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“Of arms and the man I sing.”
The Greeks cast quite a shadow. As great as their empire became, Roman culture could never quite escape it. So the Romans did what came naturally to them: they assimilated. Virgil’s Aeneid is the supreme example. To celebrate the origins of his own people, Virgil went back to Homer, back to the Trojan War, and picked up the story of the vanquished. In his epic, Aeneas flees the sack of Troy, treks through the Mediterranean into the arms of the tragic heroine Dido. Eventually he abandons her to pursue his fate: launching Rome.
Of course there was no truth to it. The Roman Empire was hardly a phoenix rising from the flames of Troy. But to appropriate the Greek myth and turn its losers into history’s winners was a bold stroke worthy of an imperial power that had already re-branded the Greek gods. It leant a veneer of majesty to a state that had in fact risen from the ashes of a republic.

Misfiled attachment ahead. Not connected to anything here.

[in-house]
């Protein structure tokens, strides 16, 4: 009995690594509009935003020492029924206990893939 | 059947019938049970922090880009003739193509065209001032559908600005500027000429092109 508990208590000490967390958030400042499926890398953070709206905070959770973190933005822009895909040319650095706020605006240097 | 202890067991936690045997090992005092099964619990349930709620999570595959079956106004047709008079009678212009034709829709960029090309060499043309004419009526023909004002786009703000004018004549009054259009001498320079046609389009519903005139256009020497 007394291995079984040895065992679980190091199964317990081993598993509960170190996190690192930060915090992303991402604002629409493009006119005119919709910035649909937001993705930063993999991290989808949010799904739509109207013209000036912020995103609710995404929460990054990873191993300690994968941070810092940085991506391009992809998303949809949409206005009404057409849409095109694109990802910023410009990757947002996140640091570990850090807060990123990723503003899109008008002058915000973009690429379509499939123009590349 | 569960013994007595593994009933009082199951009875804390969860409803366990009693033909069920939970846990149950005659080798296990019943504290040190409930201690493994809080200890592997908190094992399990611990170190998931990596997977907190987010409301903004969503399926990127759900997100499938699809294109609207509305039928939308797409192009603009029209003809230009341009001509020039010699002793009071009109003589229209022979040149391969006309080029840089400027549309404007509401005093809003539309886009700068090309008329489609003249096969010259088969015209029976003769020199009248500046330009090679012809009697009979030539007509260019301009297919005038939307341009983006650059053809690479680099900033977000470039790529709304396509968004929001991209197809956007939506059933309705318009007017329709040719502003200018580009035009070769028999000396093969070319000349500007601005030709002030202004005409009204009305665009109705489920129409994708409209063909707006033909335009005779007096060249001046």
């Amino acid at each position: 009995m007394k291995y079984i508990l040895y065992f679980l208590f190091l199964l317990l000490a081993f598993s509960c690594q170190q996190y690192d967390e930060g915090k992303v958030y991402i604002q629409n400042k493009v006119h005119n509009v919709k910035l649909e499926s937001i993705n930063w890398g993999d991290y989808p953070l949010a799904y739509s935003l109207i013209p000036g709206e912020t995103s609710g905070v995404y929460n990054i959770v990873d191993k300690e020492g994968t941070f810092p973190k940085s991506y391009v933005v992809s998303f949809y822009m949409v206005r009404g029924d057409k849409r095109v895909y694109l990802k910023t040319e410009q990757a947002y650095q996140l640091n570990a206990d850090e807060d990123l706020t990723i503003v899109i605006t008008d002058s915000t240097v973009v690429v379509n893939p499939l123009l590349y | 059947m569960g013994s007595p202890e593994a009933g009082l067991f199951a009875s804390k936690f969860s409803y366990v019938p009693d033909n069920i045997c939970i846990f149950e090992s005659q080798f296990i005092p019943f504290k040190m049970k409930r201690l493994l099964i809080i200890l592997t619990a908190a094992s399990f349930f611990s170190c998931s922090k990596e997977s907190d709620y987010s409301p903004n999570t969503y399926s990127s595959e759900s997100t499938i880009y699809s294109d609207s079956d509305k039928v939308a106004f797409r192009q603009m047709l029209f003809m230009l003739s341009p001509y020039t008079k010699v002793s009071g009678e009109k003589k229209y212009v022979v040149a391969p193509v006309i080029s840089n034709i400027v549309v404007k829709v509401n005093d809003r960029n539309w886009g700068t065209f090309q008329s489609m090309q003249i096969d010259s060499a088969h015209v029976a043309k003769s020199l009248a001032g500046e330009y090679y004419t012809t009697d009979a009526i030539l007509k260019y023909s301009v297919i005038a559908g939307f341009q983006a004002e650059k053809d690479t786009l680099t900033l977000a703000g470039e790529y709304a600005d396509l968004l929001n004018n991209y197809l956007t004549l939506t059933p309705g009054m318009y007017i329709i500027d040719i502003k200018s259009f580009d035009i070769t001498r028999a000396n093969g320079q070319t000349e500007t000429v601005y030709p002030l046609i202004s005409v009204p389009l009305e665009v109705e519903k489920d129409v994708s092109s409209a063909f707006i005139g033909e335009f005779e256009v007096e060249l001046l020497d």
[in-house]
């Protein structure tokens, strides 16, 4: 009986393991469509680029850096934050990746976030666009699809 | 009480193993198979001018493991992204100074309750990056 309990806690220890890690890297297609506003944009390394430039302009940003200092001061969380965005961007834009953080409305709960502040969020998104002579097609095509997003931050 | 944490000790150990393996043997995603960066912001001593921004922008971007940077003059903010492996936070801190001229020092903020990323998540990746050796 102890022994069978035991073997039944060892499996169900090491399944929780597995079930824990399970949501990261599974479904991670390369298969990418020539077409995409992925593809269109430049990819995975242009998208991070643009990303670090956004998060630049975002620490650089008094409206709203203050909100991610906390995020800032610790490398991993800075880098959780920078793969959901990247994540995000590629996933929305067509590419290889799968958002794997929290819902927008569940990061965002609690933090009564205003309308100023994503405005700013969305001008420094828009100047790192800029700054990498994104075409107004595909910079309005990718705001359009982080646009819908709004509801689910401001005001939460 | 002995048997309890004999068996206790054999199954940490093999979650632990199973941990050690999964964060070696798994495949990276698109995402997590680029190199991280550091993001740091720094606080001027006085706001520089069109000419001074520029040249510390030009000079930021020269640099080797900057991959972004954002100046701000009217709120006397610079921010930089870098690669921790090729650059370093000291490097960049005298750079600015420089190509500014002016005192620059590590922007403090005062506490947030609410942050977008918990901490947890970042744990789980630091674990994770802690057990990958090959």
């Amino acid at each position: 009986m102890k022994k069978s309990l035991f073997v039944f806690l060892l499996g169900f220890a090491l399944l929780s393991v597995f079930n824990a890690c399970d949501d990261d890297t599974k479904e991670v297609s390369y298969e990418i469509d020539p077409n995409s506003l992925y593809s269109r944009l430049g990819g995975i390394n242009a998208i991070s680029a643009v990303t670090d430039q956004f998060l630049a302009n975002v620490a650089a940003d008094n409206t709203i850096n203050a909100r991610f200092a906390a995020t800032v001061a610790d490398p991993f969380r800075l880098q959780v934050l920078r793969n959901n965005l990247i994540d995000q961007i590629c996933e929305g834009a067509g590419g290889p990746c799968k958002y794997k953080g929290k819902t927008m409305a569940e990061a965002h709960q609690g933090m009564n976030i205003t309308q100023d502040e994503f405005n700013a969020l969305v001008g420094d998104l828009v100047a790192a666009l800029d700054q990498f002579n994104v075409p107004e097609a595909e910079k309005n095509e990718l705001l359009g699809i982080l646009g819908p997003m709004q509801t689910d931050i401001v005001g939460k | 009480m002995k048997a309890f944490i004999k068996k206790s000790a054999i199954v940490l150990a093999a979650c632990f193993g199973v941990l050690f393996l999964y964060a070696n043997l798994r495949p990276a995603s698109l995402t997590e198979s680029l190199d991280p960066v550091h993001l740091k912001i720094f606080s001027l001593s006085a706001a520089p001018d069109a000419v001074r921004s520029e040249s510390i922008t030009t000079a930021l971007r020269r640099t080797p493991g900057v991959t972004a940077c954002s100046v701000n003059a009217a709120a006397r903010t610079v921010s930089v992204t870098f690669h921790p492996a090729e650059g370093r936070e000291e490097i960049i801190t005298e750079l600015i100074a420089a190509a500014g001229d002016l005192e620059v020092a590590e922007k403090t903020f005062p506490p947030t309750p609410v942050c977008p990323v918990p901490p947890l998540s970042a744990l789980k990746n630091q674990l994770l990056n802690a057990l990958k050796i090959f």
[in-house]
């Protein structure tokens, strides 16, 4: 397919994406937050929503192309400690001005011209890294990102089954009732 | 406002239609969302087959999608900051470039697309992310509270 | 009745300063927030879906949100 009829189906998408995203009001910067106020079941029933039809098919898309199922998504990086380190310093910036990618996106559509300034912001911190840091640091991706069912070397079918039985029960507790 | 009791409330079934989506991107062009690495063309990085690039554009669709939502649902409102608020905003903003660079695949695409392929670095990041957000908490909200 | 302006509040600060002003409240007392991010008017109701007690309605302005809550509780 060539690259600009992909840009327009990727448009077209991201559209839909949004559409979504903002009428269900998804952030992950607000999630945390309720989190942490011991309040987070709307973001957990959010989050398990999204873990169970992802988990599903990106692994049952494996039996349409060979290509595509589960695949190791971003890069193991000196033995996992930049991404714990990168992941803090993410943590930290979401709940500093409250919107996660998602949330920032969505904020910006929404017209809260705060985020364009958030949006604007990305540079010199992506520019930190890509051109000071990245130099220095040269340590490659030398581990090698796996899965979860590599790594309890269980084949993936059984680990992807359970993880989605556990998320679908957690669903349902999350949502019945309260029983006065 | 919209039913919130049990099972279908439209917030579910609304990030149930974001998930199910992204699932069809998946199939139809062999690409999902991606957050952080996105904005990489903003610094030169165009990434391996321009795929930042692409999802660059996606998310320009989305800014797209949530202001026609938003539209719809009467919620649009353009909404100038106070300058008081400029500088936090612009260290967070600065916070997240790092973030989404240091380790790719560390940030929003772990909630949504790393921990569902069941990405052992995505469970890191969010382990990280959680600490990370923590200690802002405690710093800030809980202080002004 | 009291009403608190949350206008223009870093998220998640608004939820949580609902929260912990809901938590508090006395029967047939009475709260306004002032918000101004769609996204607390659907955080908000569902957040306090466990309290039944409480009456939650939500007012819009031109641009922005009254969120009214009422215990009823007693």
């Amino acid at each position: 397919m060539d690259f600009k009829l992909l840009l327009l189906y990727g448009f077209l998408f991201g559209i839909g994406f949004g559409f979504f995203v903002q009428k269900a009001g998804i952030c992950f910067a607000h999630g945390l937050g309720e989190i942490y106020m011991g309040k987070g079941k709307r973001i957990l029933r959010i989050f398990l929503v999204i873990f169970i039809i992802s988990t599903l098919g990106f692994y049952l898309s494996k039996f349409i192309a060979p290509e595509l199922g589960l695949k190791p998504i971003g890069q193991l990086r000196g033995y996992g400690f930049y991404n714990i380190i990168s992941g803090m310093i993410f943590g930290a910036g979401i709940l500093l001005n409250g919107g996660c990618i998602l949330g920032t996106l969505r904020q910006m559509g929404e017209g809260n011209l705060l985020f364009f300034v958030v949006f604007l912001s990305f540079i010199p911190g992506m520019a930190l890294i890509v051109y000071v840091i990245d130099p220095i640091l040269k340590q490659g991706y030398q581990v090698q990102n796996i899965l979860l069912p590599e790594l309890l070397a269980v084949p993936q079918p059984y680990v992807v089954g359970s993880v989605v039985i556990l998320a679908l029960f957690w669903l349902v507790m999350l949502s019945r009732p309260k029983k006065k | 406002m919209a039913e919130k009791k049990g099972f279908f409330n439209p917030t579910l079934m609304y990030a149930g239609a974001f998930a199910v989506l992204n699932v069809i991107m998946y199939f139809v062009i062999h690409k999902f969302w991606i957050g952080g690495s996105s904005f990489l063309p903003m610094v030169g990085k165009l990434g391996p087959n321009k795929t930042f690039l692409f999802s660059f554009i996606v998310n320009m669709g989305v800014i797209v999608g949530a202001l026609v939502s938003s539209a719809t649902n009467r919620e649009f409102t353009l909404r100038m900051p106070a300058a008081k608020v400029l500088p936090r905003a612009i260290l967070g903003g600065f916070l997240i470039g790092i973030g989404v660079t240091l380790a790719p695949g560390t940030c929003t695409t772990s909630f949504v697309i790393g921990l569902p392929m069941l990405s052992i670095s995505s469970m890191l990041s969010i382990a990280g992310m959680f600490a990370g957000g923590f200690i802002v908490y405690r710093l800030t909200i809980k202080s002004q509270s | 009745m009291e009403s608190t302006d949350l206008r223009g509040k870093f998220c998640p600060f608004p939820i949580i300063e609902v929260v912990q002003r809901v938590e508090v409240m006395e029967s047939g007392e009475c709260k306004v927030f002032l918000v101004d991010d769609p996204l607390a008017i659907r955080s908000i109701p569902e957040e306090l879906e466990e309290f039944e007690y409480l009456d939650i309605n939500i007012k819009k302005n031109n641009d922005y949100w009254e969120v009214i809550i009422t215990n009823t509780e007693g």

Virgil’s epic is one of the earliest and best examples both of literary influence and the central role that artists play in defining and celebrating a culture.
For an interdisciplinary adventure, while reading the Aeneid, treat yourself to Henry Purcell’s marvelous seventeenth century opera Dido and Aeneas for a taste of how that tragedy played out in later works. The quiet sorrow of “Dido’s Lament” is unrivaled after four centuries. I recommend the recording by the Academy of Ancient Music, conducted by Christopher Hogwood.
by J. Mark Bertrand